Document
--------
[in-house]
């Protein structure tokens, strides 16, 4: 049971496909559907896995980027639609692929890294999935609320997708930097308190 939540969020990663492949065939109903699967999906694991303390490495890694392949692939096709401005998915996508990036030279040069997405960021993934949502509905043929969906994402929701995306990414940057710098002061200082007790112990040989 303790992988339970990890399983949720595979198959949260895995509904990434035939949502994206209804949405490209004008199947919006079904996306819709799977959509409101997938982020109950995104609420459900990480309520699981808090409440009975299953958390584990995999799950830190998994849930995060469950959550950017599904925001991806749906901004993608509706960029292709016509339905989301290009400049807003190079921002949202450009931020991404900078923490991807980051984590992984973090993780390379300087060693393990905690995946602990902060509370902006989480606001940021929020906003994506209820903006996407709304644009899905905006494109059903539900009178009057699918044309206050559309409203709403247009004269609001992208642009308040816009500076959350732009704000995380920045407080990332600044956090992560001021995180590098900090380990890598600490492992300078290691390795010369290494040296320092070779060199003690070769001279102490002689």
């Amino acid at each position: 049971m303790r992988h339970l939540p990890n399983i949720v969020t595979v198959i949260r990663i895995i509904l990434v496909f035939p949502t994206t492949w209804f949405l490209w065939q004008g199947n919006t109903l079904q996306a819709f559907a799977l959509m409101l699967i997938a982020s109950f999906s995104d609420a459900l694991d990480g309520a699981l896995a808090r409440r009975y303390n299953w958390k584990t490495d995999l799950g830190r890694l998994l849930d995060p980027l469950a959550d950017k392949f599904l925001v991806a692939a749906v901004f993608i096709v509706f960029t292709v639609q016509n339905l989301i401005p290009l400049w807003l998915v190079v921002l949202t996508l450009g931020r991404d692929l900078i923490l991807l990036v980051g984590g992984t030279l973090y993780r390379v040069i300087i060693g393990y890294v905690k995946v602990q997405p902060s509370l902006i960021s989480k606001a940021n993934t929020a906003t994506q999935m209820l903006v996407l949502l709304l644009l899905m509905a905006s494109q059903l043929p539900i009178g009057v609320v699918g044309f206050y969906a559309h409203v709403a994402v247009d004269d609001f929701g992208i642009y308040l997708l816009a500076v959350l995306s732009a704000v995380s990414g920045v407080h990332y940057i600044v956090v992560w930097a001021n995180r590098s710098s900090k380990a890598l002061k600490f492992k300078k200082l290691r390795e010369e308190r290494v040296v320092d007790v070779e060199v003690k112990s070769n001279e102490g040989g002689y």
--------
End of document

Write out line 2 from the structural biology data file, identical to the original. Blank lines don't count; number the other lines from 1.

């Protein structure tokens, strides 16, 4: 049971496909559907896995980027639609692929890294999935609320997708930097308190 939540969020990663492949065939109903699967999906694991303390490495890694392949692939096709401005998915996508990036030279040069997405960021993934949502509905043929969906994402929701995306990414940057710098002061200082007790112990040989 303790992988339970990890399983949720595979198959949260895995509904990434035939949502994206209804949405490209004008199947919006079904996306819709799977959509409101997938982020109950995104609420459900990480309520699981808090409440009975299953958390584990995999799950830190998994849930995060469950959550950017599904925001991806749906901004993608509706960029292709016509339905989301290009400049807003190079921002949202450009931020991404900078923490991807980051984590992984973090993780390379300087060693393990905690995946602990902060509370902006989480606001940021929020906003994506209820903006996407709304644009899905905006494109059903539900009178009057699918044309206050559309409203709403247009004269609001992208642009308040816009500076959350732009704000995380920045407080990332600044956090992560001021995180590098900090380990890598600490492992300078290691390795010369290494040296320092070779060199003690070769001279102490002689």